I’m counting on no more trades coming across, as it seems that things have finally quieted down. But the 2010 NHL Trade Deadline was about as anticlimactic as you could get after two weeks of build up of all the talk that’s supposedly been going down between the GM’s across the NHL. That’s not to say there haven’t been a number of trades, because the at last count 52 players and 25 draft picks were exchanged throughout 31 trades. By our estimation that’s a record for total trades at the deadline.
Yet the biggest trade of them all, the biggest name involved was Lubomir Visnovsky, when Edmonton exchanged him with Anaheim for Ryan Whitney. That was it. Some would say (me included) that best trade at the deadline actually happened yesterday, when Alexei Ponikarovsky was traded from Toronto to Pittsburgh.
So why the letdown of a day? Where were the big trades for starting goaltenders or big-name defensemen (besides Visnovsky), or the insane multi-player trades that changes the complexion of a playoff race or the direction of a team? What led to the dearth of big trades?
For one, you’d have to point to the fact that in reality there were two trade deadlines; the one today on March 3rd and the one right before the Olympic break and the NHL roster freeze. You could say that the biggest trade of the year already happened, when the Ilya Kovalchuk sweepstakes was won by the New Jersey Devils. The Dallas Stars made a surprising trade when they acquired Kari Lehtonen from the Thrashers. But since the deadline was essentially spread out three weeks with a break in between the buildup to today was a bit rushed as we all struggled to recover from the Olympics.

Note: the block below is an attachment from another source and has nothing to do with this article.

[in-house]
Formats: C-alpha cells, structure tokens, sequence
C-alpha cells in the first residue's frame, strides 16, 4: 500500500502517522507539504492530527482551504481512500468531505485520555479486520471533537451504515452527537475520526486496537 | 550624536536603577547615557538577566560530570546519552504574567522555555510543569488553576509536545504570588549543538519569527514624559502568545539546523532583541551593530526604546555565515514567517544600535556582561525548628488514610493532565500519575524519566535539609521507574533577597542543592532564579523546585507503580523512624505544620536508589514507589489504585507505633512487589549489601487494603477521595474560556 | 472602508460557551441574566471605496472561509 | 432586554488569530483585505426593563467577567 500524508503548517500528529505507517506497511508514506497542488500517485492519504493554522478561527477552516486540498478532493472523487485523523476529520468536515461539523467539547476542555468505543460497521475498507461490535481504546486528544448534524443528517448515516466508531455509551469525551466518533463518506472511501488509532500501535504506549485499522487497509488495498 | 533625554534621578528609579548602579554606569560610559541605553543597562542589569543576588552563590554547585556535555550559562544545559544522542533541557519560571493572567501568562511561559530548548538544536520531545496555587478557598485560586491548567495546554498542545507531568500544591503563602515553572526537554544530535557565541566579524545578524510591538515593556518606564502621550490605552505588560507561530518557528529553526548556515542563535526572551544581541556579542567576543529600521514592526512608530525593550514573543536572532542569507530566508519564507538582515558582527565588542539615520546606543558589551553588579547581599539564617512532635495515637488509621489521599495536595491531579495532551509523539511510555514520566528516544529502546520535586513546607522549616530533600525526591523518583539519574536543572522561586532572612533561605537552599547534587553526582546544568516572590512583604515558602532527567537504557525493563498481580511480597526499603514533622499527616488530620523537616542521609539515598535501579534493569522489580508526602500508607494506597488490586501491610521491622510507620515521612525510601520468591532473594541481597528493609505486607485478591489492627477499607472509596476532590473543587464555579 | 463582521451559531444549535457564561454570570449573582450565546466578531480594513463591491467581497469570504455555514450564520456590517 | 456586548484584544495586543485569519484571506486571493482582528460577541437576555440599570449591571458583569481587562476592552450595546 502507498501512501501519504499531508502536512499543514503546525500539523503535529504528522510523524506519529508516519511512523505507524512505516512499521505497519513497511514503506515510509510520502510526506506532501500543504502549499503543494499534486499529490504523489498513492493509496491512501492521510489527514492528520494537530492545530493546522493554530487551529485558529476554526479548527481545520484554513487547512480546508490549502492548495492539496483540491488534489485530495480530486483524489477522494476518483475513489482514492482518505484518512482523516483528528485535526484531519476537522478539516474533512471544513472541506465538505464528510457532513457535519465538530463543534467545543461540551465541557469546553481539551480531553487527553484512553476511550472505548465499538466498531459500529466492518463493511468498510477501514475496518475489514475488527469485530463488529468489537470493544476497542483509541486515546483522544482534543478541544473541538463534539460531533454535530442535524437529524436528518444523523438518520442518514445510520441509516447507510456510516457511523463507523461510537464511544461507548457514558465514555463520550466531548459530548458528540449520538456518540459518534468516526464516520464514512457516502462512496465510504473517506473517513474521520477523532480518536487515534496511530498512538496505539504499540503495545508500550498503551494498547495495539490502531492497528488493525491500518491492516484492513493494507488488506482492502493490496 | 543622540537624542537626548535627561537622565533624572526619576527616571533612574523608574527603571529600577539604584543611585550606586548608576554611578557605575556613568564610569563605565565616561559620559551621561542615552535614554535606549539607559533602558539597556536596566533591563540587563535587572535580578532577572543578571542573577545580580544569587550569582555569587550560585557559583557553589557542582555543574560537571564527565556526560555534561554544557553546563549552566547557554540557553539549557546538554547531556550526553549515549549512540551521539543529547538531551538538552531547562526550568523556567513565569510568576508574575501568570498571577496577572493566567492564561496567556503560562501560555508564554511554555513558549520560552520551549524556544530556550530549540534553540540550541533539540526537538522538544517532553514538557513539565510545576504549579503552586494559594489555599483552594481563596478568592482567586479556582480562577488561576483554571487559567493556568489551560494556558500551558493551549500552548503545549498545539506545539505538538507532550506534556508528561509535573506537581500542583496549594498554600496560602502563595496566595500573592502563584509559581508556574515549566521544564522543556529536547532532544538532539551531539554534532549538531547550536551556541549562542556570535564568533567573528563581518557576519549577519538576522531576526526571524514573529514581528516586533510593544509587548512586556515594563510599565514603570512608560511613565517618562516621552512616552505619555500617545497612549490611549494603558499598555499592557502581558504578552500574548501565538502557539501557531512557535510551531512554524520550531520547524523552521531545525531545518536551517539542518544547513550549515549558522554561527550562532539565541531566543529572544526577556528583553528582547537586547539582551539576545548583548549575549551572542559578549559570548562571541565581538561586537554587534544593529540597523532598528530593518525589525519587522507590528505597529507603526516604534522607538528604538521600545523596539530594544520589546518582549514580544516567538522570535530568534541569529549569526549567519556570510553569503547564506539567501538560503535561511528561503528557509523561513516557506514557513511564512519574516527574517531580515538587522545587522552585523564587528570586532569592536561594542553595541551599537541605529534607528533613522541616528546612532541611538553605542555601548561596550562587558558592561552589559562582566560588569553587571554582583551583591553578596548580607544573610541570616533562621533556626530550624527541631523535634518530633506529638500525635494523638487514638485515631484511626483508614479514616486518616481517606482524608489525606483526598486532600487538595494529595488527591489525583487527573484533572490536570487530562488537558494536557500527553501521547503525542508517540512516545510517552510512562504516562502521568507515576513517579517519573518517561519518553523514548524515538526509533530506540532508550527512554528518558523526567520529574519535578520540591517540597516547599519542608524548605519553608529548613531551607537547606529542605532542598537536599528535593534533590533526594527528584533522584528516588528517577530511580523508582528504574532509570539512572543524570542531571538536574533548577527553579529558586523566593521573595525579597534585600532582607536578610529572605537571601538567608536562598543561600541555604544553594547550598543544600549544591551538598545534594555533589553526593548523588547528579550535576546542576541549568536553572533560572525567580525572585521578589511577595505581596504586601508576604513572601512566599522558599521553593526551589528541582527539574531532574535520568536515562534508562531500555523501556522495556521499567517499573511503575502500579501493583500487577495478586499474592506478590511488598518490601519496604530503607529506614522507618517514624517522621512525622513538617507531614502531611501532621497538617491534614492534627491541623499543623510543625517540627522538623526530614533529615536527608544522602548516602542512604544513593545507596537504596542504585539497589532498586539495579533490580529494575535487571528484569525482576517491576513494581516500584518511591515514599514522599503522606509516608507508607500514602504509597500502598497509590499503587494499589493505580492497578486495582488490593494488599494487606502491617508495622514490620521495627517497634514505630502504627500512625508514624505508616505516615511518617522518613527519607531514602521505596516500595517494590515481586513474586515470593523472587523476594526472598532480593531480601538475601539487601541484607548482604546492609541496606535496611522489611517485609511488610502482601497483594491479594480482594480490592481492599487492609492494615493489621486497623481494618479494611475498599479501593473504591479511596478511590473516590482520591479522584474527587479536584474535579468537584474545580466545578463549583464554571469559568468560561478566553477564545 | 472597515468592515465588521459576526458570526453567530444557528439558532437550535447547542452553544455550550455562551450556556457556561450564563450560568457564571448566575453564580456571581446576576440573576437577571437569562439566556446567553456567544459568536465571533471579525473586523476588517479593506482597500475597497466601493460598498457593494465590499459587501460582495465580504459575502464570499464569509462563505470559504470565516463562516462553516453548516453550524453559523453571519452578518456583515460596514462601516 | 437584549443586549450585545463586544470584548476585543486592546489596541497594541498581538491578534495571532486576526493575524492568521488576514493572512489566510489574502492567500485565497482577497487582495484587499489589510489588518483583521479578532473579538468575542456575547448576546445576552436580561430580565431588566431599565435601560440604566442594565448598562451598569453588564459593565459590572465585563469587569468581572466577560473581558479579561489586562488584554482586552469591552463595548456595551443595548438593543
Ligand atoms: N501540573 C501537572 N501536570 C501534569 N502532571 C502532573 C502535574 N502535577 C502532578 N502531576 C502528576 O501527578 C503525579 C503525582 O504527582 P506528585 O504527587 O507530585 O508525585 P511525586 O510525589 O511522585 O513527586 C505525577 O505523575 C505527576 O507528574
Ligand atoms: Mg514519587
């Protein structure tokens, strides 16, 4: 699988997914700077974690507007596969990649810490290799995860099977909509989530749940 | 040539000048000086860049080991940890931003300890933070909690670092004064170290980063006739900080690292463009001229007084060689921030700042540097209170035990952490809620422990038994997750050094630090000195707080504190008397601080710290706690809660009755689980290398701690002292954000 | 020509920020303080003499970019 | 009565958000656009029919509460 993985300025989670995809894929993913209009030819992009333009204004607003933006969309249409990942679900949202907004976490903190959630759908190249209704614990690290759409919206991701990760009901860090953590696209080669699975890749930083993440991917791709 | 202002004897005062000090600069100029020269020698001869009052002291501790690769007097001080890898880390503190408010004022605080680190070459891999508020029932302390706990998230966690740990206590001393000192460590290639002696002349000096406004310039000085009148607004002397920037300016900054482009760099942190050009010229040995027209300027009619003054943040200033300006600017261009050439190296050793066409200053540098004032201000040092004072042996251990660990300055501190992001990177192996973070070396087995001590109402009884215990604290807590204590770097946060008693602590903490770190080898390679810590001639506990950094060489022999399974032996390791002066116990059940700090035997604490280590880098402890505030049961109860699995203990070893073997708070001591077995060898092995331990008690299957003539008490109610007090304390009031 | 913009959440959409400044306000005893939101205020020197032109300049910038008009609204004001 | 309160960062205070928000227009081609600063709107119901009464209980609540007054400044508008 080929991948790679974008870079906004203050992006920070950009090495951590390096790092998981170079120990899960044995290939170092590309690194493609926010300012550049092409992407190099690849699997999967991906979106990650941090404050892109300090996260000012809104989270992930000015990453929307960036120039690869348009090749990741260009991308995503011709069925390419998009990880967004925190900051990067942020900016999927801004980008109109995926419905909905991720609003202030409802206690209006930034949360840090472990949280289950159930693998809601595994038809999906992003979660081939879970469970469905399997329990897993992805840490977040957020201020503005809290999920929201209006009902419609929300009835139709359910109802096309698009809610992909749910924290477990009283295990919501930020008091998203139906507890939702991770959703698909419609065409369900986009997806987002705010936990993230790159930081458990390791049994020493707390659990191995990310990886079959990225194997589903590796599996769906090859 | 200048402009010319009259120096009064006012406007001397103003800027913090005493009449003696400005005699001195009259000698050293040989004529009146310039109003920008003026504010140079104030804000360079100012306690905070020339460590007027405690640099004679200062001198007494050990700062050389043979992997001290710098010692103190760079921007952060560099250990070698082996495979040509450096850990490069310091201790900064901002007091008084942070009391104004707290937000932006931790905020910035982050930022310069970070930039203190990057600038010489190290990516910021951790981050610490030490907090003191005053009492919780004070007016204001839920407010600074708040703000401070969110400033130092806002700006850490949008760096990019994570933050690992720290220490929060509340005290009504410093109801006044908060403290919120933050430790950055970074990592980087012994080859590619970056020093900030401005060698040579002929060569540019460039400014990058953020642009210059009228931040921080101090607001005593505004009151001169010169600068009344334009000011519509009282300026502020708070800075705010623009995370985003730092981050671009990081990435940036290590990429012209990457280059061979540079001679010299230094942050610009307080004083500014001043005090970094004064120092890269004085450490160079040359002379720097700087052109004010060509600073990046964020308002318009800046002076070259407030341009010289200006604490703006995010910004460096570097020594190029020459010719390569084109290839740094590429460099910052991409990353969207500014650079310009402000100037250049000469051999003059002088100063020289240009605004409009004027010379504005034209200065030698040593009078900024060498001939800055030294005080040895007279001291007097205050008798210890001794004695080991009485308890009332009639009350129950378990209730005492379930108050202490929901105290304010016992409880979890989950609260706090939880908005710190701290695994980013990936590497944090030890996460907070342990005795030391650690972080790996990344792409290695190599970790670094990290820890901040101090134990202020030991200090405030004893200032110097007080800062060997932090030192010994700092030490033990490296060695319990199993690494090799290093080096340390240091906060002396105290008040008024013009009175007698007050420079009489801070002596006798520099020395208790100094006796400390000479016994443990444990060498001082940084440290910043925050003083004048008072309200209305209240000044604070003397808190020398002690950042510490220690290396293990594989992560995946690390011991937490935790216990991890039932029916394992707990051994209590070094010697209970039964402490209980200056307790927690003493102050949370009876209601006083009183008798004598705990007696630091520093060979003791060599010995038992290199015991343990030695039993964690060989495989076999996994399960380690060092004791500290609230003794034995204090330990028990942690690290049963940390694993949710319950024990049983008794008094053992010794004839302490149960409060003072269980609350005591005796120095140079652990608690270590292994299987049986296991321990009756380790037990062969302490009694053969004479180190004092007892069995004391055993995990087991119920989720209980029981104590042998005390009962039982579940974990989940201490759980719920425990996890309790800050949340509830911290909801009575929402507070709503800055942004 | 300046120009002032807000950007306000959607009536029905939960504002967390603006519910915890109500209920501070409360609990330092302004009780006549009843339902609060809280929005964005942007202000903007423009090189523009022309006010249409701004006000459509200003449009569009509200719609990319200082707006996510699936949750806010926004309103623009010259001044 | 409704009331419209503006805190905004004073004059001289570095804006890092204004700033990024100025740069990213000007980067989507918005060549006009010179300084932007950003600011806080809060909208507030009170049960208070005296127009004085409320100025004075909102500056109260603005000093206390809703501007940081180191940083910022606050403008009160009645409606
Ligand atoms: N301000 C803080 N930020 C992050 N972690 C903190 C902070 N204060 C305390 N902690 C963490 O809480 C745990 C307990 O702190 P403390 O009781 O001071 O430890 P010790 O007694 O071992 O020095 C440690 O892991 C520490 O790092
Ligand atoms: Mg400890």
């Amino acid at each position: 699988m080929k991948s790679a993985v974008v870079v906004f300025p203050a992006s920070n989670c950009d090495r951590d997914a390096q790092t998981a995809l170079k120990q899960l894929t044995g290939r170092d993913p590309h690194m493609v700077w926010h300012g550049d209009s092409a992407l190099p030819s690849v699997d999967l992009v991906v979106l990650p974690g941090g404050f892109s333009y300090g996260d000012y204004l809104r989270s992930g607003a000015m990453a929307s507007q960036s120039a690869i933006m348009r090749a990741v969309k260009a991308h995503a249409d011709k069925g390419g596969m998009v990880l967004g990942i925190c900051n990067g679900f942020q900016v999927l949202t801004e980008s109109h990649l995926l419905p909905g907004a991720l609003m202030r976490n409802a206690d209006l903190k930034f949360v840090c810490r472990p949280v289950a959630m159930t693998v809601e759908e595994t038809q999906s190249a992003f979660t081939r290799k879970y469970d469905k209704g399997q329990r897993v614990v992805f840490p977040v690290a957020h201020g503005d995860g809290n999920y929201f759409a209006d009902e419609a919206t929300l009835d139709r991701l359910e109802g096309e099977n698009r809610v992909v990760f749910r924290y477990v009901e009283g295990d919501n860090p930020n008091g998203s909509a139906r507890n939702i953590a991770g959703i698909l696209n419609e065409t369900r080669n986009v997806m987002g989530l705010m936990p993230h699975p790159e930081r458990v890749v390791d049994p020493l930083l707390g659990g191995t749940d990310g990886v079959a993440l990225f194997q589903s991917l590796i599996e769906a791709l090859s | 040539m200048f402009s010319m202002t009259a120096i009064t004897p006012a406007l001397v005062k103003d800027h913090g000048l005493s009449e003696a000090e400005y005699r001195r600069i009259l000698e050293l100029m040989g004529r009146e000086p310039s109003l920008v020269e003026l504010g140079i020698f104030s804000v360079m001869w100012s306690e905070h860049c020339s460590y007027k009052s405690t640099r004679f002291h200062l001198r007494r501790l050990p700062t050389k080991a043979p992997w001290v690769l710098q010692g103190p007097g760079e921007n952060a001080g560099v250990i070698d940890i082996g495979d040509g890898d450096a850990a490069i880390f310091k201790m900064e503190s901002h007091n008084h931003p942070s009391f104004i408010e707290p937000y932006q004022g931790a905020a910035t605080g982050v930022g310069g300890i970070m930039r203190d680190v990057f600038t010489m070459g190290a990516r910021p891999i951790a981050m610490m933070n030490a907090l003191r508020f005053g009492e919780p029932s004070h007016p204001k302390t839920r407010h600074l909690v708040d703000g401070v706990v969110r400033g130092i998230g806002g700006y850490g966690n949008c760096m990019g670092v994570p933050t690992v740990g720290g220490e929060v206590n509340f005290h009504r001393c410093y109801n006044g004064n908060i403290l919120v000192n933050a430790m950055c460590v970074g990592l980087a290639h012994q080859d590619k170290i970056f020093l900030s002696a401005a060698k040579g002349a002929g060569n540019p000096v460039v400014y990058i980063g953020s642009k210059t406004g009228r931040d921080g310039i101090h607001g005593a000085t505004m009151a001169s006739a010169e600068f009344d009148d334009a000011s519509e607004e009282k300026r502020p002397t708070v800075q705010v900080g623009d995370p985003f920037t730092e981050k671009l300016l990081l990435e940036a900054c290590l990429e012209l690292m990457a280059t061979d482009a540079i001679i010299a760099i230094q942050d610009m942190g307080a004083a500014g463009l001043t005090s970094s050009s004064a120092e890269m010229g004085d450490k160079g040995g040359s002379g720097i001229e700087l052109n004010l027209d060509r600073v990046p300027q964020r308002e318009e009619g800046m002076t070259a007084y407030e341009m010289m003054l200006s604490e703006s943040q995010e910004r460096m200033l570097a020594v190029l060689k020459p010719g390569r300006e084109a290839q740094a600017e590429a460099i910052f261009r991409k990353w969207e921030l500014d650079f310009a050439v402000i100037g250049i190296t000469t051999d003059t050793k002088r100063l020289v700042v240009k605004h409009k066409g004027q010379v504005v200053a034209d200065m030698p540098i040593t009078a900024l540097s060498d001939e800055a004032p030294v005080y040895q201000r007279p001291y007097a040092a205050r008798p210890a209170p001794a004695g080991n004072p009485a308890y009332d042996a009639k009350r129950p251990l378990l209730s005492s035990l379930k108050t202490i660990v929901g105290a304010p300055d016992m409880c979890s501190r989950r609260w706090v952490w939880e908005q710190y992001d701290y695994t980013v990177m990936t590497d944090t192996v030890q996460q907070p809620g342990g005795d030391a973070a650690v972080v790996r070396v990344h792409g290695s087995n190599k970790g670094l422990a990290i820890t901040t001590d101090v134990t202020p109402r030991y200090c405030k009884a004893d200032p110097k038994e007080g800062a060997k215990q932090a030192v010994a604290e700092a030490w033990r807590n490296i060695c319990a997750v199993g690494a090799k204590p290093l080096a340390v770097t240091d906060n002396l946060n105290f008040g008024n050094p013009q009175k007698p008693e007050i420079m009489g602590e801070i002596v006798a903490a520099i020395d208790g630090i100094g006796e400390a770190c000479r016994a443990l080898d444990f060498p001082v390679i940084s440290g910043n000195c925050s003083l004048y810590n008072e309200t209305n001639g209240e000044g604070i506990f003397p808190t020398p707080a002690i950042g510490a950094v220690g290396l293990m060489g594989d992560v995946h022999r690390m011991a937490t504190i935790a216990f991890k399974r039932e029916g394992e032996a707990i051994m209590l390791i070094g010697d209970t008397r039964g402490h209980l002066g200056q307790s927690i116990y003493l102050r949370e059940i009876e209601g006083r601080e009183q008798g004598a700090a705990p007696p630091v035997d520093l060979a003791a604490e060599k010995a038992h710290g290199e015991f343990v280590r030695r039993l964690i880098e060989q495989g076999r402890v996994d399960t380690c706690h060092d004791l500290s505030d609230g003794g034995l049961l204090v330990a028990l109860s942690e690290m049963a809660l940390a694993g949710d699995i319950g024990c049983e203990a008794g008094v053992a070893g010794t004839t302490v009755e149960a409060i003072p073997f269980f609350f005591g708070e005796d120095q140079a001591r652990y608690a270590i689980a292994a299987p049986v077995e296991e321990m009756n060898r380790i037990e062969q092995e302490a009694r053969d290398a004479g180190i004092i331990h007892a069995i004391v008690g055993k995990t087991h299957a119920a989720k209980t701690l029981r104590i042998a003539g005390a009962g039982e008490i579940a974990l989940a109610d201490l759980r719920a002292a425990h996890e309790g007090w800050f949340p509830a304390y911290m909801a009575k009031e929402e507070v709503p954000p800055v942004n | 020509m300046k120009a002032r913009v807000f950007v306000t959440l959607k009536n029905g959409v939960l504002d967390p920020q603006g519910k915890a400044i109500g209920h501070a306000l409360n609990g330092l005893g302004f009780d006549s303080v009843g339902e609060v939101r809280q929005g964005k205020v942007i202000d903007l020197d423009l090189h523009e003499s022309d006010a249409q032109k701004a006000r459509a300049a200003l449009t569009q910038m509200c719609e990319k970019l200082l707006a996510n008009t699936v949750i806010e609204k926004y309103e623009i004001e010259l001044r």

But could this also be a sign of free agency and the salary cap truly causing havoc with the major deadline deals we’ve seen in the past? Sure, there was an absurdly high amount of trades but 90% of those involved draft picks or prospects. The assets just were not there across the NHL to justify teams parting with their big name pieces.
Philadelphia was reportedly hungry for Dan Hamhuis, Dwayne Roloson and Tomas Vokoun, yet failed to acquire anyone because they just couldn’t match the prices teams were asking for. The Flyers were handcuffed by the number of valuable players on the team with no trade clauses, who most likely weren’t willing to waive their clause to go from Philly to Florida or Long Island. Broad Street Hockey breaks it down:
With Tomas Vokoun, it came out that Panthers
general manager Randy Sexton wasn’t shopping the goaltender but that
they were listening to offers that came in. The Flyers reportedly made
one of those offers, but Sexton apparently asked for Jeff Carter. Holmgren stuck to his guns on
Carter by not trading him away, but subsequent offers of Scott Hartnell or Simon Gagne were tough because each player has
a no-trade clause.
Vokoun would have waived his NTC to come to Philadelphia, but it’s
hard to believe Hartnell or Gagne would do the same to go to Florida.
Again, no-trade clauses bit the Flyers in the rear. Vokoun wasn’t moved
before the deadline.
There is an increasingly high number of NTC’s being handed out across the NHL and you could really see that hamper team’s actions today. Ray Whitney was willing to be traded but only if he was able to sign a contract extension with his new team. Tomas Kaberle will be traded this summer, but wanted to stick it out this season and the Leafs kept him.
Judging by the assets that the Leafs got back for their other trades, I can guarantee you there were a number of teams calling about Kaberle. “We’ll give you two hot dog vendors, new light bulbs for the jumbotron and a 2nd round draft pick”.
So instead of trades involving multiple players, we saw an abnormally high amount of players traded for high draft picks. In fact, you’d think that a second-round pick is the most valuable form of currency in the NHL after today.
So whether it was the split deadline, a disappointing lack of big name players made available or the fact that the salary cap is holding teams back, March 3rd, 2010 was just as boring as it could be.